Teacher Blogs

Expanding Kids' Tastes in Books
Posted 10/13/2016 09:55AM

By Kendall Strickler, 3rd Grade

October 2016

I love to teach reading. The look on a child's face when they connect with a book, really connect with a book, is the kind of stuff that makes my heart swell. So it kind of breaks my heart a little bit when I hear one of my third graders say, "I don't have anything to read." I will then do a sweeping motion with my arm toward our extensive classroom library, beautifully organized in color-coded bins by genre, and invite them to peruse at their leisure. When they come back and announce, "I don't like anything in there," then I know it's time for a visit from Chef Genre.

Chef Genre is a silly character I created who helps kids enhance their reading lives. She runs a special kind of cafe that allows students to sample different genres of books by having a "book tasting." Some kids have a fixed mindset about books ("I don't like fantasy"), and a good book tasting is an effective way to turn that into a growth mindset ("This book looks cool! I'm going to give it a try!"). Chef Genre hosted my first book tasting of the year this week, which focused on three genres: fantasy, mystery, and nonfiction.

Chef Genre is from Dijon, France (genre being a French word and all), has crazy rainbow-colored hair, an oversized puffy chef's hat, and light blue polka-dotted kitten glasses. She's a real dog lover (she has ten dogs at home) so she wears an apron with a picture of all ten of her dogs on it. She has a thick French accent, and is an avid reader and a comedic joker. (I really love to ham it up in front of my kids.)

I generated excitement for the first book tasting by posting signs on the classroom door, "Book Tasting Tomorrow!" and then "Book Tasting Today!" The kids were very curious but I wouldn't let on at all. I sent them out to recess on the day of the tasting, and worked quickly to turn my classroom into a cafe and myself into Chef Genre. I spread checkered tablecloths at each of our three genre tables and then put a book at each place setting, with a stack of additional books of the same genre in the center of the table. I dimmed the lights, turned on cafe music, and donned my accessories.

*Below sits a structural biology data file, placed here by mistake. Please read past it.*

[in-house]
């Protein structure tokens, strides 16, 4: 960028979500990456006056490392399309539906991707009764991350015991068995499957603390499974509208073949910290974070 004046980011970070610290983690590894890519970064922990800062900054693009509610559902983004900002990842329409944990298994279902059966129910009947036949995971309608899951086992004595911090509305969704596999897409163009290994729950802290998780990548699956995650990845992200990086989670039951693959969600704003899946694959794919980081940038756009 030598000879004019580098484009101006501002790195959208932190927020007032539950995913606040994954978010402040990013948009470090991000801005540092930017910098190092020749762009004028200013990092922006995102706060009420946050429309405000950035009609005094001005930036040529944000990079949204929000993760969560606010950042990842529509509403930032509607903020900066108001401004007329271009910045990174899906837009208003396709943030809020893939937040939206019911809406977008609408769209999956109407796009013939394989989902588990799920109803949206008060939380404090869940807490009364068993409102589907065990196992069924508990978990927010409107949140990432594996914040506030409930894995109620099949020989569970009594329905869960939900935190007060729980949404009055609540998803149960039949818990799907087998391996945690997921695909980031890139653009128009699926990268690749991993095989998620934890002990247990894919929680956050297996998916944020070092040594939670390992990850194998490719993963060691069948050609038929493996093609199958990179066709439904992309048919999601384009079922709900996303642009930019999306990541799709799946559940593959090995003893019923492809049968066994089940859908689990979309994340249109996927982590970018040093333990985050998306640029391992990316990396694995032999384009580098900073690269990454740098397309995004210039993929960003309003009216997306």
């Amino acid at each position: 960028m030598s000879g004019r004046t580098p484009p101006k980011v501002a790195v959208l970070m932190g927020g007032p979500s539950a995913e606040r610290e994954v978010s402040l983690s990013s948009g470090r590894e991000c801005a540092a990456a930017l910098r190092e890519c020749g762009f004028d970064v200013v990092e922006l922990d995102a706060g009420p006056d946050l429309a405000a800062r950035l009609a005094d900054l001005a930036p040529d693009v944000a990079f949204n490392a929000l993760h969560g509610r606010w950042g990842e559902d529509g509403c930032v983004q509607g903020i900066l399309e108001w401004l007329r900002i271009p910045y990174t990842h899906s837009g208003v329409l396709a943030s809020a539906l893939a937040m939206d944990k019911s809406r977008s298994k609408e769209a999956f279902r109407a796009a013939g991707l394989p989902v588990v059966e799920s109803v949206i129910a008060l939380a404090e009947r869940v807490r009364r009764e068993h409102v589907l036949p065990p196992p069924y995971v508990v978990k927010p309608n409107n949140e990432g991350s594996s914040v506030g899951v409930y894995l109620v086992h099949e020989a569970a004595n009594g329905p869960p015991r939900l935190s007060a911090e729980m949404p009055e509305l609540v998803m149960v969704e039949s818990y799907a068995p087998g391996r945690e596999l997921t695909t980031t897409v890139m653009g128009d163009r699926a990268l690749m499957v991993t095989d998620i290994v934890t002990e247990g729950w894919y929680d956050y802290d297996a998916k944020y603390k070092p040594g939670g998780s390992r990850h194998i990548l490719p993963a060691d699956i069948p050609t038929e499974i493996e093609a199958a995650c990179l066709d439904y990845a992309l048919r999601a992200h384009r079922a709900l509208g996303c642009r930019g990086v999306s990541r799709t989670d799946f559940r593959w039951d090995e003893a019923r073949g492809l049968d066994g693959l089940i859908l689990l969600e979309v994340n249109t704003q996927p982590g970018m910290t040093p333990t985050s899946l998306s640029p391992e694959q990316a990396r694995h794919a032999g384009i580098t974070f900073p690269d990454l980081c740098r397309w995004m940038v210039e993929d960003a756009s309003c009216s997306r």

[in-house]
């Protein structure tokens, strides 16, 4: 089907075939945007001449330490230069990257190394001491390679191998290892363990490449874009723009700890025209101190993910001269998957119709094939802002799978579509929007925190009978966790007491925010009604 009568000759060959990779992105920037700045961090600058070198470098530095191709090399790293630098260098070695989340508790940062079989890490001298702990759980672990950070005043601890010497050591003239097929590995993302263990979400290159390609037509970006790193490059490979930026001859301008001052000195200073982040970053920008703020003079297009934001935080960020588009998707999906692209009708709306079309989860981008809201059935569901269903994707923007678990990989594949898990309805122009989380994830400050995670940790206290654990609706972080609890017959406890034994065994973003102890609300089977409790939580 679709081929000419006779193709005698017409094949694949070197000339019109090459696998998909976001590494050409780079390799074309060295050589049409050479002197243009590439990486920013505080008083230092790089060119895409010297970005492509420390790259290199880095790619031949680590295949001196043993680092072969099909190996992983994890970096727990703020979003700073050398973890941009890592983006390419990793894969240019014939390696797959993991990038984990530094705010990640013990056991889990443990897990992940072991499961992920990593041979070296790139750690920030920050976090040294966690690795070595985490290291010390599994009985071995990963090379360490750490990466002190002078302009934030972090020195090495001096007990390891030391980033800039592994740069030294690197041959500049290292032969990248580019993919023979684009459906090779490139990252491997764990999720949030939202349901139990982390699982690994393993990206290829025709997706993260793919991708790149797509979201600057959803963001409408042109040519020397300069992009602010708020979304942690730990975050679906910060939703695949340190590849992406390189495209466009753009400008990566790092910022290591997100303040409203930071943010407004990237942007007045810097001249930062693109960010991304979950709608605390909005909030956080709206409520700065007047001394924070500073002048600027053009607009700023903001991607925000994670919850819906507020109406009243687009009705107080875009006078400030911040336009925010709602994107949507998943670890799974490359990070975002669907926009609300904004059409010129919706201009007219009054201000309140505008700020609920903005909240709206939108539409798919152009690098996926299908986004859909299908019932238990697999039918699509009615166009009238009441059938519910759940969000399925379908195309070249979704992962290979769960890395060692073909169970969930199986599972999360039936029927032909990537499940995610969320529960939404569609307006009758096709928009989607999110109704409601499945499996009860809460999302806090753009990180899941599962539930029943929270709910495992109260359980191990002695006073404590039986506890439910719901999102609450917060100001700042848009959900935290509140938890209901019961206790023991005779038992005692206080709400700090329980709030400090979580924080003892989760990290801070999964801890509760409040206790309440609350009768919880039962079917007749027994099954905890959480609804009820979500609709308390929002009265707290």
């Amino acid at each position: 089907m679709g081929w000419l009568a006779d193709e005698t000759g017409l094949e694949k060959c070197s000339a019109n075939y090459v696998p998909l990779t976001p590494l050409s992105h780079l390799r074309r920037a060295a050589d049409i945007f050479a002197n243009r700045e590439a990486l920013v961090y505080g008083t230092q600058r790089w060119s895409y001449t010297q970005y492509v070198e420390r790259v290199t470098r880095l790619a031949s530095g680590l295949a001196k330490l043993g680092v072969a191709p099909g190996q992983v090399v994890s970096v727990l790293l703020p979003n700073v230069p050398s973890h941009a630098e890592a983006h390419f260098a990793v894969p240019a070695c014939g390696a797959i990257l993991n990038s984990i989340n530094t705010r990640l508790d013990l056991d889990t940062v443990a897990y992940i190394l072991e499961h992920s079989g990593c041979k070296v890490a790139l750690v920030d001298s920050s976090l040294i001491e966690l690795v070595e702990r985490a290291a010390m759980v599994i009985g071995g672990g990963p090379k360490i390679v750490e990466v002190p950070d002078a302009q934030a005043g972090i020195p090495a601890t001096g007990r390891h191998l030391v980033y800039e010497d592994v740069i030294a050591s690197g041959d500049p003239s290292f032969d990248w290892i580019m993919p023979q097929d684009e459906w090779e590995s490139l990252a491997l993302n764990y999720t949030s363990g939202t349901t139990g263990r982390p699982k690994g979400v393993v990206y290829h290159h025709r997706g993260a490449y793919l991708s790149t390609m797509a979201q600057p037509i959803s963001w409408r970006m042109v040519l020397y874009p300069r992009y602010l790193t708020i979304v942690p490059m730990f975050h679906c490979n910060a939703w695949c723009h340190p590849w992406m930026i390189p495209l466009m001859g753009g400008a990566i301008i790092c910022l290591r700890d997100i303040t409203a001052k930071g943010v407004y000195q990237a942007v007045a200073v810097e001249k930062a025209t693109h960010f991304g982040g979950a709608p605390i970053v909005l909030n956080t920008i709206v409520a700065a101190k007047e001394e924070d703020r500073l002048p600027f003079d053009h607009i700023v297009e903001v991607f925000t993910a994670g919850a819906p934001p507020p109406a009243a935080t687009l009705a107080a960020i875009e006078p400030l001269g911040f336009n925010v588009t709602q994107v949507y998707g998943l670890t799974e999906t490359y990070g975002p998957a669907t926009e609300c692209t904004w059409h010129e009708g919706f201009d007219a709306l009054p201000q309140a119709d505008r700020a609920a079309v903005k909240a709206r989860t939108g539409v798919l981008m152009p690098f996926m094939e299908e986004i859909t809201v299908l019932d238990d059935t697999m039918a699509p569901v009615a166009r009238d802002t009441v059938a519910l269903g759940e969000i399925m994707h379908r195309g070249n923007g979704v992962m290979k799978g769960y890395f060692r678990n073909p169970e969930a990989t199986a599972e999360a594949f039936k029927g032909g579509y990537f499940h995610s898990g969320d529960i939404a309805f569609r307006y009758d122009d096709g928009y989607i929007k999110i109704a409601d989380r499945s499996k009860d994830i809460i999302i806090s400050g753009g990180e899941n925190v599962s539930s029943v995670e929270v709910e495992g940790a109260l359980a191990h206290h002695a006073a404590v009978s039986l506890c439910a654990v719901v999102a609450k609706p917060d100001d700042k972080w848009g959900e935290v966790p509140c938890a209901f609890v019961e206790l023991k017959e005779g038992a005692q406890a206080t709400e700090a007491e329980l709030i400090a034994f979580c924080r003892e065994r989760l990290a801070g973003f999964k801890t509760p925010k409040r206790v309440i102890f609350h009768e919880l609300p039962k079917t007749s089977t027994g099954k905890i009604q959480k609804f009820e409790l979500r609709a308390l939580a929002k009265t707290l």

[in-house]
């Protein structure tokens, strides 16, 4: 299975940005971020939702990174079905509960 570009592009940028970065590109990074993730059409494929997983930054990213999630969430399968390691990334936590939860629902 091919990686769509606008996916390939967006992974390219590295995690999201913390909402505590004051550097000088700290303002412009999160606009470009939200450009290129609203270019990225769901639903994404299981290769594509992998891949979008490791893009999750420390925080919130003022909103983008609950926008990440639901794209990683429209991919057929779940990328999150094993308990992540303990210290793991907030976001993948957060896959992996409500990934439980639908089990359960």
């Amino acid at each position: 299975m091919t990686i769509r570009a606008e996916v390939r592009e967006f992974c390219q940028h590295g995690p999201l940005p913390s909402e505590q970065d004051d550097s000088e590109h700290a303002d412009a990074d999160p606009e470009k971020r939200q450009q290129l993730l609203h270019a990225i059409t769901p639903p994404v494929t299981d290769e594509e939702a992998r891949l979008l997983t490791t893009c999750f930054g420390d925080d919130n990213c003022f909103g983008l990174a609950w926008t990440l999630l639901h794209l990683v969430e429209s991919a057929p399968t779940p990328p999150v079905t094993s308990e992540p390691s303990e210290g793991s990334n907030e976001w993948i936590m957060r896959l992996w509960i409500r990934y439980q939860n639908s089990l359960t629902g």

When the kids came back from recess, I told them that their teacher had to run out and I, Chef Genre, was in charge. I checked their "reservations" and sent them to their tables. Their instructions were to peruse the book at their place setting for five minutes. If they didn't want to read it, they could swap it out with a book from the pile. When they found one they liked, they wrote the title down on their special book tasting bookmark. Their goal was to have two titles on their bookmarks before the time was up at their genre table. When I rang my chime, the kids rotated to the next genre table and followed the same procedure again, and then one more time.

After they had visited all three tables, the kids filled out a reflection "napkin:" What did they think of the tasting? Was there anything that surprised them? I got exactly the response I was looking for. One boy wrote: "I never expected to like a nonfiction book but I learned some really cool things. This was GREAT!" And one girl wrote: "I found lots of books that I did not think I would enjoy but now want to read!"

With that kind of feedback, I knew the book tasting was a valuable experience for my students. Chef Genre's work is done here! She'll be back in a few months to do another tasting with three more genres. Until then, au revoir!

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